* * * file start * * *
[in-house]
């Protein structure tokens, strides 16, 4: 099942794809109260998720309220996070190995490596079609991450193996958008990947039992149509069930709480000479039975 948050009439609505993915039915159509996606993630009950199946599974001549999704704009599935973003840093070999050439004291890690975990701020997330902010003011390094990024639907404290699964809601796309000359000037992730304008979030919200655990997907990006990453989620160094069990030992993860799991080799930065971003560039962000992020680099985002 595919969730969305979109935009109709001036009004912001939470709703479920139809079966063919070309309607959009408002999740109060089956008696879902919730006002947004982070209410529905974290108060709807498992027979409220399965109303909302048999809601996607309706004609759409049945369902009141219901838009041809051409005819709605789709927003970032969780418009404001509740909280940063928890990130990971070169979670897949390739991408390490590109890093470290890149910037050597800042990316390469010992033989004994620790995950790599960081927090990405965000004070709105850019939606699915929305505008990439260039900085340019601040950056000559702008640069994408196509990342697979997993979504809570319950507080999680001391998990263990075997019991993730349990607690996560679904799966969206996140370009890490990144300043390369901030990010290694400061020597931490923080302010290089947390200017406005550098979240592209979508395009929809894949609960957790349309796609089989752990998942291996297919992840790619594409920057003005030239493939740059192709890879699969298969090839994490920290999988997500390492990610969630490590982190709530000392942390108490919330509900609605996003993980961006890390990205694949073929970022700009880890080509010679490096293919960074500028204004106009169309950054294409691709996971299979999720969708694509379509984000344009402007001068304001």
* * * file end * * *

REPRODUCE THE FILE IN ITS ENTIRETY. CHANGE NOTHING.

[in-house]
């Protein structure tokens, strides 16, 4: 099942794809109260998720309220996070190995490596079609991450193996958008990947039992149509069930709480000479039975 948050009439609505993915039915159509996606993630009950199946599974001549999704704009599935973003840093070999050439004291890690975990701020997330902010003011390094990024639907404290699964809601796309000359000037992730304008979030919200655990997907990006990453989620160094069990030992993860799991080799930065971003560039962000992020680099985002 595919969730969305979109935009109709001036009004912001939470709703479920139809079966063919070309309607959009408002999740109060089956008696879902919730006002947004982070209410529905974290108060709807498992027979409220399965109303909302048999809601996607309706004609759409049945369902009141219901838009041809051409005819709605789709927003970032969780418009404001509740909280940063928890990130990971070169979670897949390739991408390490590109890093470290890149910037050597800042990316390469010992033989004994620790995950790599960081927090990405965000004070709105850019939606699915929305505008990439260039900085340019601040950056000559702008640069994408196509990342697979997993979504809570319950507080999680001391998990263990075997019991993730349990607690996560679904799966969206996140370009890490990144300043390369901030990010290694400061020597931490923080302010290089947390200017406005550098979240592209979508395009929809894949609960957790349309796609089989752990998942291996297919992840790619594409920057003005030239493939740059192709890879699969298969090839994490920290999988997500390492990610969630490590982190709530000392942390108490919330509900609605996003993980961006890390990205694949073929970022700009880890080509010679490096293919960074500028204004106009169309950054294409691709996971299979999720969708694509379509984000344009402007001068304001």